Immediately quit the sed script without processing any more input, except that if auto-print is not disabled the current pattern space will be printed.
Q
Immediately quit the sed script without processing any more input.
r filename
Append text read from filename.
R filename
Append a line read from filename.

Commands which accept address ranges

{
Begin a block of commands (end with a }).
b label
Branch to label; if label is omitted, branch to end of script.
t label
If a s/// has done a successful substitution since the last input line was read and since the last t or T command, then branch to label; if label is omitted, branch to end of script.
T label
If no s/// has done a successful substitution since the last input line was read and since the last t or T command, then branch to label; if label is omitted, branch to end of script.
c \
text
Replace the selected lines with text, which has each embedded newline preceded by a backslash.
d
Delete pattern space. Start next cycle.
D
Delete up to the first embedded newline in the pattern space. Start next cycle, but skip reading from the input if there is still data in the pattern space.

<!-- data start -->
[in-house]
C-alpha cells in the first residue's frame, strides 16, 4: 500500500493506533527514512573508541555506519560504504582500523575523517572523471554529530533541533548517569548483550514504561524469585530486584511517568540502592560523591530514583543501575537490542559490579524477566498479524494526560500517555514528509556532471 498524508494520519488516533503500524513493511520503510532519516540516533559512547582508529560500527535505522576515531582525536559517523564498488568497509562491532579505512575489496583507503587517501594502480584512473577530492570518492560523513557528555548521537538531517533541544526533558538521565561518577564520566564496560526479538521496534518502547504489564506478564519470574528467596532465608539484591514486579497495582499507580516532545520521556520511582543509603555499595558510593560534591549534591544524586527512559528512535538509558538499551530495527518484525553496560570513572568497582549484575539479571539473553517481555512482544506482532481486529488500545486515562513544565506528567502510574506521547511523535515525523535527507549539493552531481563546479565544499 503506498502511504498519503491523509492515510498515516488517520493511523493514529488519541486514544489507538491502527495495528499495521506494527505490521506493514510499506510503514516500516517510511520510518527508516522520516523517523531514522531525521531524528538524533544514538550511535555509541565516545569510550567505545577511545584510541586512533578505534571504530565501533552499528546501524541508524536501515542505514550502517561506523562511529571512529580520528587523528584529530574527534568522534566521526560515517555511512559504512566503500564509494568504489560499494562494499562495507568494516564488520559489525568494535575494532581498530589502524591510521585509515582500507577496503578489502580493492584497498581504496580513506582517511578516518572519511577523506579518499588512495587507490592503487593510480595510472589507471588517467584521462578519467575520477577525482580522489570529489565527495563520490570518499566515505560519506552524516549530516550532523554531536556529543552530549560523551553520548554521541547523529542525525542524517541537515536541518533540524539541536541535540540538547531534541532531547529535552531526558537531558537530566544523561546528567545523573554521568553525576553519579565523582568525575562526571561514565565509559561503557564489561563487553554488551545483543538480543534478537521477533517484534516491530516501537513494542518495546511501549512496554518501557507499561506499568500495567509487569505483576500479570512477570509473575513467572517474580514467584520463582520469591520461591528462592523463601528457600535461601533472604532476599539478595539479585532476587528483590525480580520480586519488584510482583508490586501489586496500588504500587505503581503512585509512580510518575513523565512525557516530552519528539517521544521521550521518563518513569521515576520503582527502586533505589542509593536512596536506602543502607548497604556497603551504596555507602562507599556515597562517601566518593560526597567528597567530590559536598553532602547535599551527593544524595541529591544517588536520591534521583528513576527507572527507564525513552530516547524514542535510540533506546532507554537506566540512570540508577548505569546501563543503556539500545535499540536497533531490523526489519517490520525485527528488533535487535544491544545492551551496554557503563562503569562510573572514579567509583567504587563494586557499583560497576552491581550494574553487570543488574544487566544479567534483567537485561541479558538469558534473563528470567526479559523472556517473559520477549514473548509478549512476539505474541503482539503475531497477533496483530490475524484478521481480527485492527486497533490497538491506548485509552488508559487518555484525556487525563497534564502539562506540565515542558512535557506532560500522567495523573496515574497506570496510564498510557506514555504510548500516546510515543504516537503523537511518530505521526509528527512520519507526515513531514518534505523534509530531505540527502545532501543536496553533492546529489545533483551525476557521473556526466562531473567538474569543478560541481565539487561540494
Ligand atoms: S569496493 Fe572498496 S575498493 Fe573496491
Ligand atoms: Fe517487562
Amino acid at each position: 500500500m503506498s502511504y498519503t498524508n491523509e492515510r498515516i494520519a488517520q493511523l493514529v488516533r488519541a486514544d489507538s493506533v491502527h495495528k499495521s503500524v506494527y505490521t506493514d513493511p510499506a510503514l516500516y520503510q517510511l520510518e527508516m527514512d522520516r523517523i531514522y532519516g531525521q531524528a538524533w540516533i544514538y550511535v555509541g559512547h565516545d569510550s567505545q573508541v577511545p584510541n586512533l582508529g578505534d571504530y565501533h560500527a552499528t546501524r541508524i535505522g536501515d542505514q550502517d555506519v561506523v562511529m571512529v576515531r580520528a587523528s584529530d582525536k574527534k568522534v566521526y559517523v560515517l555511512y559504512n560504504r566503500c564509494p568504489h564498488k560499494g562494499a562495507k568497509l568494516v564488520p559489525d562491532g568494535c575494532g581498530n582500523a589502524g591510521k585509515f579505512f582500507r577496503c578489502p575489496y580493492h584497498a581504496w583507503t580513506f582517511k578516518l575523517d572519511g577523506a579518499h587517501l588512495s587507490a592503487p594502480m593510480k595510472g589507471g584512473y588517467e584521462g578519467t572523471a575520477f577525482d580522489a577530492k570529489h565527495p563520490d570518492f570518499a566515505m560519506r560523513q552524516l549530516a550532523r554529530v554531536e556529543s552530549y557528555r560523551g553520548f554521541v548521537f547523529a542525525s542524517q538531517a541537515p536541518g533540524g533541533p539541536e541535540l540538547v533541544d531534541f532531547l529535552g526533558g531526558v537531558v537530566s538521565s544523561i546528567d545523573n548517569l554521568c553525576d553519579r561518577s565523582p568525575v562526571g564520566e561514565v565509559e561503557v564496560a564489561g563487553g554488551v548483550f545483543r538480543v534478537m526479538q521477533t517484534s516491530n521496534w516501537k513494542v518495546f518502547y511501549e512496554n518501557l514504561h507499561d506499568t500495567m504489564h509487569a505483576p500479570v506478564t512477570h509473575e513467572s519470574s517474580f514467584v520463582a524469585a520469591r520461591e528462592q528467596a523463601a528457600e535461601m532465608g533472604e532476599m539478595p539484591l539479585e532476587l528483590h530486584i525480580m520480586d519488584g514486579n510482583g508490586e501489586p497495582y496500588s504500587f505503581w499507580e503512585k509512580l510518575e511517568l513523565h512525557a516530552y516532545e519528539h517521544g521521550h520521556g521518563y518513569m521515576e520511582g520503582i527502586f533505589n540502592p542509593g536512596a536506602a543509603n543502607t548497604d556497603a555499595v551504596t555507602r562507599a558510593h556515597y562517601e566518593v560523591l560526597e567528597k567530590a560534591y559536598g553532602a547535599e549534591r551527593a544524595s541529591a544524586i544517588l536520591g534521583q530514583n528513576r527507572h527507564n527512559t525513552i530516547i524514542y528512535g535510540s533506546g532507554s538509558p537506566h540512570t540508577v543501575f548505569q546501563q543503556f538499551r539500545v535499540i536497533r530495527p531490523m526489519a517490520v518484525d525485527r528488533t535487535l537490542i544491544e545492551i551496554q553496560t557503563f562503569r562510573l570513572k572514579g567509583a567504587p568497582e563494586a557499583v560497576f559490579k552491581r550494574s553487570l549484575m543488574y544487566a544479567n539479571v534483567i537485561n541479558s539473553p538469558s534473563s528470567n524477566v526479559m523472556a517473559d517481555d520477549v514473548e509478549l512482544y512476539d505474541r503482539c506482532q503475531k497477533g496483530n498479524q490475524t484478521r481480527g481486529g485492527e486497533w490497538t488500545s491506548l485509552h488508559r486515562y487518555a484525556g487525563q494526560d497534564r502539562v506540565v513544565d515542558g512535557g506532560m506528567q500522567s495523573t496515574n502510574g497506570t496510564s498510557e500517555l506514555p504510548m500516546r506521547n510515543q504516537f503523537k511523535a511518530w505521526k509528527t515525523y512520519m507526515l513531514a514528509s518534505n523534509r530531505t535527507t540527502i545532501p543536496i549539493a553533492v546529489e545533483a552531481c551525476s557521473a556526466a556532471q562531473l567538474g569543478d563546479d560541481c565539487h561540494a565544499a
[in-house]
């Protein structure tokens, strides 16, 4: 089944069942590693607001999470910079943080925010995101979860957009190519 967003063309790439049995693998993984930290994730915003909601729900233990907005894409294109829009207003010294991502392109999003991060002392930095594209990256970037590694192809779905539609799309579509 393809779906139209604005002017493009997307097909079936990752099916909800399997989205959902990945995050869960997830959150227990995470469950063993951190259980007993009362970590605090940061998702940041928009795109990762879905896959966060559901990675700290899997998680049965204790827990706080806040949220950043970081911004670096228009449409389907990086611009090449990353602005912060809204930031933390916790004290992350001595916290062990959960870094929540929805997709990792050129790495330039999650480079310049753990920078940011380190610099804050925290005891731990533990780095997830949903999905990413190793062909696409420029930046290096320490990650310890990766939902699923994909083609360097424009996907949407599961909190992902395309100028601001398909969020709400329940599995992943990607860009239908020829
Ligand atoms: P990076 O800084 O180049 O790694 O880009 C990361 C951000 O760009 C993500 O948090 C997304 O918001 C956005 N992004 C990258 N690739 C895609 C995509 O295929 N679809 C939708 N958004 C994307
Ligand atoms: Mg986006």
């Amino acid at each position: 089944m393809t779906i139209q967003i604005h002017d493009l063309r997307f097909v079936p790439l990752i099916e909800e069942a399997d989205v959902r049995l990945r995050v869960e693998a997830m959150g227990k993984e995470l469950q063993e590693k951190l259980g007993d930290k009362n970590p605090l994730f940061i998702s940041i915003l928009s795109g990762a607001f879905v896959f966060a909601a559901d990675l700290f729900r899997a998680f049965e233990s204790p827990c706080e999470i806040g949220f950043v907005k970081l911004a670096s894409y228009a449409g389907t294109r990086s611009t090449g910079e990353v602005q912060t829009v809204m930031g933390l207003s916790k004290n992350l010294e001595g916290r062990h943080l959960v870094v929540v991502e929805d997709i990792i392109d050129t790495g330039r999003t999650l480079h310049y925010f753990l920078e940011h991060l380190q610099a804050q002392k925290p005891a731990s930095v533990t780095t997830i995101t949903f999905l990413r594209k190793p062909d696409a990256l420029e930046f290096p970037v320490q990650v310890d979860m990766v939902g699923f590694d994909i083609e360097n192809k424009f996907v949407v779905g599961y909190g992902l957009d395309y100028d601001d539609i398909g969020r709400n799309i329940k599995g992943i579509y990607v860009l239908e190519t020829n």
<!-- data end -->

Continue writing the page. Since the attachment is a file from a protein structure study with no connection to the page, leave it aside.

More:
h H
Copy/append pattern space to hold space.
g G
Copy/append hold space to pattern space.
x
Exchange the contents of the hold and pattern spaces.
l
List out the current line in a ``visually unambiguous'' form.
n N
Read/append the next line of input into the pattern space.
p
Print the current pattern space.
P
Print up to the first embedded newline of the current pattern space.
s/regexp/replacement/
Attempt to match regexp against the pattern space. If successful, replace that portion matched with replacement. The replacement may contain the special character & to refer to that portion of the pattern space which matched, and the special escapes \1 through \9 to refer to the corresponding matching sub-expressions in the regexp.
w filename
Write the current pattern space to filename.
W filename
Write the first line of the current pattern space to filename.
y/source/dest/
Transliterate the characters in the pattern space which appear in source to the corresponding character in dest.

Addresses